Launching AMT’s Professional Development Standards
By Subhadra Gerard
As you will all be aware, AMT transitioned to a reflective model of continuing professional development (CPD) back in 2020. We have been using this system for 2 1/2 years now and it has been pretty successful.
However, that doesn’t mean we can’t tweak it some more to make it even better.
The Board of AMT has been monitoring the journey of this still-relatively-new PD model and, in a recent review, determined that we could improve outcomes by developing a set of guiding standards.
The resulting AMT Professional Development Standards that I am introducing to you today clearly encompass the objectives of the current model, as well as giving AMT members clear direction and guidance on how to meaningfully fulfil continuing professional development requirements.
In a nutshell, here are the 7 standards:
Standard 1 – Logging activities
- Addresses the type and level of documentation needed for individual activities.
Standard 2 – Relevance and scope of activities
- Addresses the requirement for PD activities to be relevant to your current practice or projected changes in massage practice.
Standard 3 – Variety of activities
- Addresses the requirement for activities to reflect the spectrum of massage practice, not just one facet.
Standard 4 – Quality of formal activities
- Addresses the requirement that formal training be delivered by suitably qualified trainers, with an element of supervision and/or assessment, as appropriate.
Standard 5 – Quality of informal activities
- Addresses the requirement that these activities are of an appropriate professional level and are supported by written documentation.
Standard 6 – Quality assurance
- Addresses the goal that members will seek activities that enhance the quality of their practice.
Standard 7 – Audit of professional development records
- Addresses the requirement for members to engage with the audit process in a timely and appropriate manner. Just in case you need reminding, the AMT Board’s role includes monitoring the competence of member massage therapists. This includes regular audits of AMT members’ reflection records to ensure compliance with continuing professional development standards.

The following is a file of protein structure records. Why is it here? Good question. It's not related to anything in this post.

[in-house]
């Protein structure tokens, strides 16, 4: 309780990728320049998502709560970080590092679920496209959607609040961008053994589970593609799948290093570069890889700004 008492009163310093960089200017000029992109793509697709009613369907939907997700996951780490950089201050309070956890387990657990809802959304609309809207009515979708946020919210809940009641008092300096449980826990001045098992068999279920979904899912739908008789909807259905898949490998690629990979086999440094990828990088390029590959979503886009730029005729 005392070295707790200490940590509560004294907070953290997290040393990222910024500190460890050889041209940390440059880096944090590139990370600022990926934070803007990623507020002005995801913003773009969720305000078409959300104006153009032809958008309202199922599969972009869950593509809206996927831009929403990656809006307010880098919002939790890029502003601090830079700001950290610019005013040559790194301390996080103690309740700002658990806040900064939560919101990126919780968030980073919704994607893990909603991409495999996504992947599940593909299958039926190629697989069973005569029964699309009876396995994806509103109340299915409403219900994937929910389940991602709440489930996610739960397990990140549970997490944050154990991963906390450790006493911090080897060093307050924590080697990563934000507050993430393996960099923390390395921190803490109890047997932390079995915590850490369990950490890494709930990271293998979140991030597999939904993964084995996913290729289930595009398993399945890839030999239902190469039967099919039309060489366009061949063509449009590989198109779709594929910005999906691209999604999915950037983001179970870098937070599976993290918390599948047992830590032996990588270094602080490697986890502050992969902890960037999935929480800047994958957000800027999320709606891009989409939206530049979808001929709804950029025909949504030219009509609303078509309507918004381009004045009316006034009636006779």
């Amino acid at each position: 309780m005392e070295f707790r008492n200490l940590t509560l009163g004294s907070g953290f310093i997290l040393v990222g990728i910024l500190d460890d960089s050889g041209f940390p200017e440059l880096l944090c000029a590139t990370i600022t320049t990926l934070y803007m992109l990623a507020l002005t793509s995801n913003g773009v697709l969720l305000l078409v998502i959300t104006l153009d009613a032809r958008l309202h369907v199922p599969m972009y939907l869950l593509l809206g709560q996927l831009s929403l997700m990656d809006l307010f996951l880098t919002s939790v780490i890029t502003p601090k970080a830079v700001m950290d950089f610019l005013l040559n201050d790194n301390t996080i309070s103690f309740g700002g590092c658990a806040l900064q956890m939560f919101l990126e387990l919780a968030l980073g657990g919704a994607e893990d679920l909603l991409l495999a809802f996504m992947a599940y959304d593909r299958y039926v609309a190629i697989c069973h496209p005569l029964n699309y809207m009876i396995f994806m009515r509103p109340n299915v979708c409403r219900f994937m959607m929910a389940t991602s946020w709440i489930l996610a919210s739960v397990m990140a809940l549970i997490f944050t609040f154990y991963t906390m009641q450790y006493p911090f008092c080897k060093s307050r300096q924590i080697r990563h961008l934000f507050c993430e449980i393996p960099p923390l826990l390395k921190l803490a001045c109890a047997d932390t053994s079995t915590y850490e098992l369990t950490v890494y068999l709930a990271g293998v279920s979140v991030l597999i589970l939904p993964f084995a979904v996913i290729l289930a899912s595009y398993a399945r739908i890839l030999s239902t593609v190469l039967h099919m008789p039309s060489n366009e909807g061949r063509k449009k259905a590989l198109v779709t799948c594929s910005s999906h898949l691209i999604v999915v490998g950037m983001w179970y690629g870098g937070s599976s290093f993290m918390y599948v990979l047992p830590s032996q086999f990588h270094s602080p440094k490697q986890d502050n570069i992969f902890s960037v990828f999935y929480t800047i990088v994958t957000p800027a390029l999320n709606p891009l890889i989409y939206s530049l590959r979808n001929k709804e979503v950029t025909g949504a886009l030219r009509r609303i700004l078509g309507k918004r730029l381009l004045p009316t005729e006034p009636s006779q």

Professional development plans
When you read through the PD Standards document and get to #6, on quality assurance, you will see professional development plans are mentioned. I believe that creating and maintaining a professional development plan (PDP) would benefit most massage therapists. A PDP is not something you just keep in your head though. You write it down. Look at it. Review it. Make additions or changes to it as your career evolves.
PDPs can come in different shapes and sizes because they are used in a wide range of business/professional environments. You may be able to access a suitable PDP template that works for you on the internet but there’s nothing stopping you from creating your own from scratch.
In its simplest form, a PDP provides a framework that identifies goals, resources, activities and learning opportunities for growth. It also identifies milestones in terms of completion of goals and objectives – be they short-term, medium-term or long-term – that help you assess progress towards your desired outcomes.
A PDP is not static; rather it is an ever-changing document that assesses your current skill set, helps you set career goals, create strategies and uncover resources that will help you reach your goals. Importantly, it is a document you update as your goals, surroundings and priorities change.
In my view, there are many benefits that arise from maintaining a PDP. Having a plan:
- builds confidence and credibility, both in the work you do and in gaining new skill sets
- helps you structure realistic and achievable goals and a timeline for achieving them
- teaches you how to track and monitor your progress, and how to re-evaluate and reset in response to changing scenarios and circumstances
- provides clarity of purpose/direction.
AMT’s continuing professional development scheme provides you with the freedom to choose a range of activities within a self-directed learning framework. In other words, you are firmly in the driver’s seat. The flip side of this freedom is that you have a responsibility to choose and document activities that are relevant to the scope of massage therapy practice and pitched at an appropriate level for a health practitioner.
The AMT Professional Development Standards have been created to help you navigate AMT’s reflection-based model of CPD. We hope it will give you clarity of purpose, and serve as a roadmap for planning, undertaking and documenting your professional development journey.
It is my pleasure to commend the standards to you. I trust you will find them useful.
About The Author
Subhadra Gerard is a massage therapist and occupational therapist in Perth, WA. He took on the role of Chairperson of the AMT Board of Directors in May 2021. He is a devotee of the professional development plan.